Lorazepam is used to treat anxiety. Lorazepam belongs to a class of drugs known as benzodiazepines which act on the brain and nerves (central nervous system) to produce a calming effect. This drug works by enhancing the effects of a certain natural chemical in the body (GABA). Use this drug only if it has been so prescribed by your health care professional. If directed by your doctor, this drug may also be used to reduce the symptoms of alcohol withdrawal, to prevent nausea and vomiting due to chemotherapy, and for trouble sleeping (insomnia).
Along with its benefits, this medication may rarely cause abnormal drug-seeking behavior (addiction). When this medication is used for a long time, it may not work as well. Talk with your doctor if this medication stops working well.
Withdrawal symptoms may occur if you suddenly stop using this medication, especially if it has been used regularly for a long time or in high doses (more than 1-4 weeks) or if you have a history of alcoholism, drug abuse, or personality disorder. Do not suddenly stop using this drug without consulting your doctor. Some conditions may become worse when this drug is abruptly stopped. Your dose may need to be gradually decreased. To prevent withdrawal reactions, your doctor may reduce your dose gradually. Report any withdrawal reactions immediately.
Some products that may interact with this drug include: clozapine, kava, sodium oxybate (also known as gamma hydroxybutyrate or GHB).
Tell your doctor or pharmacist if you are taking other products that cause drowsiness including certain antihistamines (such as diphenhydramine), other medicines for sleep or anxiety (such as diazepam, zolpidem), muscle relaxants, narcotic pain relievers (such as codeine), psychiatric medicines (such as chlorpromazine, risperidone, amitriptyline, trazodone).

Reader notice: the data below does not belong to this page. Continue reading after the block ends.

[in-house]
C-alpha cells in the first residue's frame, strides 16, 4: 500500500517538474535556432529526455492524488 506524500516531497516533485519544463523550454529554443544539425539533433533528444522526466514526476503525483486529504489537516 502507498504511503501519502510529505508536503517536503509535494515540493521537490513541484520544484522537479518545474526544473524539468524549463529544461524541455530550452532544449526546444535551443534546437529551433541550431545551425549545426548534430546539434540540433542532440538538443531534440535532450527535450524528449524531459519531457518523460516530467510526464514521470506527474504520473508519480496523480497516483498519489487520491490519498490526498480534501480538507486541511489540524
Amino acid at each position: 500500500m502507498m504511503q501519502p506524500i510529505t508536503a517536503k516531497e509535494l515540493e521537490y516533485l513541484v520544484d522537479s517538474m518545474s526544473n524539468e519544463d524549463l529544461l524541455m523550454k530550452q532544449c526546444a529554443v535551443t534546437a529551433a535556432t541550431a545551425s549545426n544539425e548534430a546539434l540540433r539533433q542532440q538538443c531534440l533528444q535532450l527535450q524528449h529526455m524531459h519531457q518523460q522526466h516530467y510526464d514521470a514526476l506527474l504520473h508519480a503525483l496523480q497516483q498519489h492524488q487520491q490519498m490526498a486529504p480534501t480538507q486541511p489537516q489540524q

Check the labels on all your medicines (such as allergy or cough-and-cold products) because they may contain ingredients that cause drowsiness. Ask your pharmacist about using those products safely.
Common side effects of Lorazepam include:
- Loss of coordination
- Blurred vision
- Change in sexual interest/ability
- Constipation, heartburn, or change in appetite
If any of these effects persist or worsen, tell your doctor or pharmacist promptly.
Remember that your doctor has prescribed this medication because he or she has judged that the benefit to you is greater than the risk of side effects. Many people using this medication do not have serious side effects.
Tell your doctor right away if you have any unlikely but serious side effects, including: mental/mood changes (such as hallucinations, depression, thoughts of suicide), slurred speech or difficulty talking, vision changes, unusual weakness, trouble walking, memory problems, signs of infection (such as fever, persistent sore throat), trouble breathing (especially during sleep).
Get medical help right away if you have any rare but very serious side effects, including: yellowing eyes or skin, seizures.
A very serious allergic reaction to this drug is rare. However, get medical help right away if you notice any symptoms of a serious allergic reaction, including: rash, itching/swelling (especially of the face/tongue/throat), severe dizziness, trouble breathing.